The scientific formula for falling in love—and what happened when one woman tried it
Woman walks into a bar—with a simple scientific formula for love. What happens next will change how you think about dating, like, forever. In a thoughtfully penned New York Times essay that ran this past weekend (and went bonkers on some of our Facebook feeds), writer Mandy Len Catron recalled her experience testing out a science-based formula for falling in love—and what happened in the aftermath.
It began when she stumbled upon an experiment which endeavored to make two strangers fall in love with one another. The study, conducted in 1997 by psychologist Arthur Aron, was entitled “The Experimental Generation of Interpersonal Closeness.” In it, a group of heterosexual men and women (who didn’t know each other) were paired up, and took turns asking one another a series of 36 increasingly personal questions. Then they were supposed to silently stare into one another’s eyes for four minutes. (The 36 questions asked in the study can be found here.) That’s it. That’s apparently all it takes to fall in love (or deep, deep like), according to Aron’s findings. While all of the couples he studied grew significantly closer after the session, one pair married six months after the experiment.
So last summer, Catron, a writing professor, decided to try this very experiment on her own with a male acquaintance whom she was hanging out with one-on-one (it just SOUNDS like a set-up for a rom-com, doesn’t it?). She writes, “Let me acknowledge the ways our experiment already fails to line up with the study. First, we were in a bar, not a lab. Second, we weren’t strangers. Not only that, but I see now that one neither suggests nor agrees to try an experiment designed to create romantic love if one isn’t open to this happening.”
Despite the obvious disparities between the study and Catron’s situation, something remarkably transformative happened over the course of the evening: through the 36 questions, she and her friend stirred up feelings of intimacy that would have normally taken them months to achieve. “The moments I found most uncomfortable were not when I had to make confessions about myself, but had to venture opinions about my partner,” writes Catron. “For example: ‘Alternate sharing something you consider a positive characteristic of your partner, a total of five items’ (Question 22), and ‘Tell your partner what you like about them; be very honest this time saying things you might not say to someone you’ve just met’ (Question 28).”
Then came the staring part. The pair decided to stay true to this part of the study as well, and went outside to stand on a bridge in the night air and gaze at one another for four full minutes. Such an act seems deeply romantic, and at the same time, terrifyingly vulnerable. No speaking, no glancing away. Just full eye contact for four minutes. Catron describes the experience as being similar to the sensation when you repeat a word over and over again in the mirror, and it begins to lose its meaning and become nothing more than a series of sounds. “So it was with the eye,” she writes, “which is not a window to anything but a rather clump of very useful cells. The sentiment associated with the eye fell away and I was struck by its astounding biological reality: the spherical nature of the eyeball, the visible musculature of the iris and the smooth wet glass of the cornea. It was strange and exquisite.”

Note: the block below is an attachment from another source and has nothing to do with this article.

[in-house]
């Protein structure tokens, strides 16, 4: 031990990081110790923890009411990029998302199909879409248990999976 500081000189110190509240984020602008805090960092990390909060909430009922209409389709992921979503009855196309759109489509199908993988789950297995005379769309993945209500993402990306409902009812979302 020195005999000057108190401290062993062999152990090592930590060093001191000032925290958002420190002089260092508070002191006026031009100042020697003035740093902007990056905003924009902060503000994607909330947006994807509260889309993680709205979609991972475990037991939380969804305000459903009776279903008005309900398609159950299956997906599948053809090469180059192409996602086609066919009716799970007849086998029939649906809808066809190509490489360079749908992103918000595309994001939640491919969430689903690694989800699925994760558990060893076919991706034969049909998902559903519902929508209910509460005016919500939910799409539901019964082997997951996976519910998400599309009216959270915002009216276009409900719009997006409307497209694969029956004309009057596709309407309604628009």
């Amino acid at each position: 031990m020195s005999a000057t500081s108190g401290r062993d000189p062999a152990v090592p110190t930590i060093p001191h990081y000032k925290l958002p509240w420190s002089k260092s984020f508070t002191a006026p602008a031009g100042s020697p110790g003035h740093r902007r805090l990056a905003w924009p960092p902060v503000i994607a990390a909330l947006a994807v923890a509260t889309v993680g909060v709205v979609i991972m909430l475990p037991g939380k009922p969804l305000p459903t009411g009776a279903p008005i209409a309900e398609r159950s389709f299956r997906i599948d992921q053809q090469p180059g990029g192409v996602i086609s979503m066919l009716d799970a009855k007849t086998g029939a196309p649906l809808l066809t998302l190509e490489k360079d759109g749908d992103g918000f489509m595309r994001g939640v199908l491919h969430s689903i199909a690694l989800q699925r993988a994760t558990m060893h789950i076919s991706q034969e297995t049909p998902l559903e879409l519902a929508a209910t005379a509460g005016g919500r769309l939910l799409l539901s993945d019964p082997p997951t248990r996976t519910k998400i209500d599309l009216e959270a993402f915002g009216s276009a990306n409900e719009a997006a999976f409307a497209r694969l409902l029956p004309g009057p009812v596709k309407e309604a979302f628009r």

At the end of the allotted time, it was clear that the two had developed an interpersonal intimacy which hadn’t been present before. There was a connection between them now, built on more than the fact that they had both agreed to try out a social experiment. Catron muses that her favorite part of the study is “how it assumes that love is an action. It assumes that what matters to my partner matters to me because we have at least three things in common, because we have close relationships with our mothers, and because he let me look at him.” The study asserts that the simple act of sharing, empathizing and exposing one’s feelings to another, is enough to cultivate a bond of love.
To spare you any more suspense: yes, the two did end up falling in love. (“I do love this guy—the one in the column. I am still, every day, astounded by his small persistent acts of generosity,” she later writes on her blog The Love Story Project.) And while such an occurrence is delightful on a warm, fuzzy level, it is also remarkable to take a step back and acknowledge that maybe love isn’t actually so complicated. In fact, maybe it’s the most basic thing in the world. The amazing thing is realizing that the rationalization of love doesn’t take away any of its profundity or sincerity or magic.
In Catron’s own gorgeous words, “I see now that the story isn’t about us; it’s about what it means to bother to know someone, which is really a story about what it means to be known.”
(Image via Shutterstock)